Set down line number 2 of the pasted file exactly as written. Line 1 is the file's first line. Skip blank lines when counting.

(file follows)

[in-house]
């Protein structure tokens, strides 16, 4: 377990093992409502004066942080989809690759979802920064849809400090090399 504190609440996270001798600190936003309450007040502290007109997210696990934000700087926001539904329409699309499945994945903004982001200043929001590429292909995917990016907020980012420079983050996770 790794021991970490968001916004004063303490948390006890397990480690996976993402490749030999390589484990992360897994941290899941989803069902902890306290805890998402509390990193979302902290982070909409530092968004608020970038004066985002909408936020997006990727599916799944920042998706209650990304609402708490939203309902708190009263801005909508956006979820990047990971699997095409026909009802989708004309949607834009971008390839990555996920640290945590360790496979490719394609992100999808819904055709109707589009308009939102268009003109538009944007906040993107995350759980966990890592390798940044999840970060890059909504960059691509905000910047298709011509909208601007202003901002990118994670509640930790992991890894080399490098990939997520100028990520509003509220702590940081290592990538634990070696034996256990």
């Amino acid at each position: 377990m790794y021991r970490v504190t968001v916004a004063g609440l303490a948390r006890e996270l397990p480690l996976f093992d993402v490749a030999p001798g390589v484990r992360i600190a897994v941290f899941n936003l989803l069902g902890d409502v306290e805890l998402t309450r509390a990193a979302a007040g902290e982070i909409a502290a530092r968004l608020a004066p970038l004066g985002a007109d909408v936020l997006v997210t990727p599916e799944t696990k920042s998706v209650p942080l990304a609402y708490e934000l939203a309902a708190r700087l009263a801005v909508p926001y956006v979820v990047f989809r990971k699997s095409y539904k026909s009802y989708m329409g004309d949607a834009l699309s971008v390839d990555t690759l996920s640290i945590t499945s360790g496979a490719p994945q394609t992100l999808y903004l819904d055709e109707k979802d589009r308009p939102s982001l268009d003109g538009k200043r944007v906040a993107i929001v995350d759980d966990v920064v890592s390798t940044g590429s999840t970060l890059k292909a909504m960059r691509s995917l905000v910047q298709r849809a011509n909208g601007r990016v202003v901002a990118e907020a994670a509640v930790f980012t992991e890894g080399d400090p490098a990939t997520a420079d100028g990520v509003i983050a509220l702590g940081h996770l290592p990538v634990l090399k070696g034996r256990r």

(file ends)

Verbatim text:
């Protein structure tokens, strides 16, 4: 377990093992409502004066942080989809690759979802920064849809400090090399 504190609440996270001798600190936003309450007040502290007109997210696990934000700087926001539904329409699309499945994945903004982001200043929001590429292909995917990016907020980012420079983050996770 790794021991970490968001916004004063303490948390006890397990480690996976993402490749030999390589484990992360897994941290899941989803069902902890306290805890998402509390990193979302902290982070909409530092968004608020970038004066985002909408936020997006990727599916799944920042998706209650990304609402708490939203309902708190009263801005909508956006979820990047990971699997095409026909009802989708004309949607834009971008390839990555996920640290945590360790496979490719394609992100999808819904055709109707589009308009939102268009003109538009944007906040993107995350759980966990890592390798940044999840970060890059909504960059691509905000910047298709011509909208601007202003901002990118994670509640930790992991890894080399490098990939997520100028990520509003509220702590940081290592990538634990070696034996256990």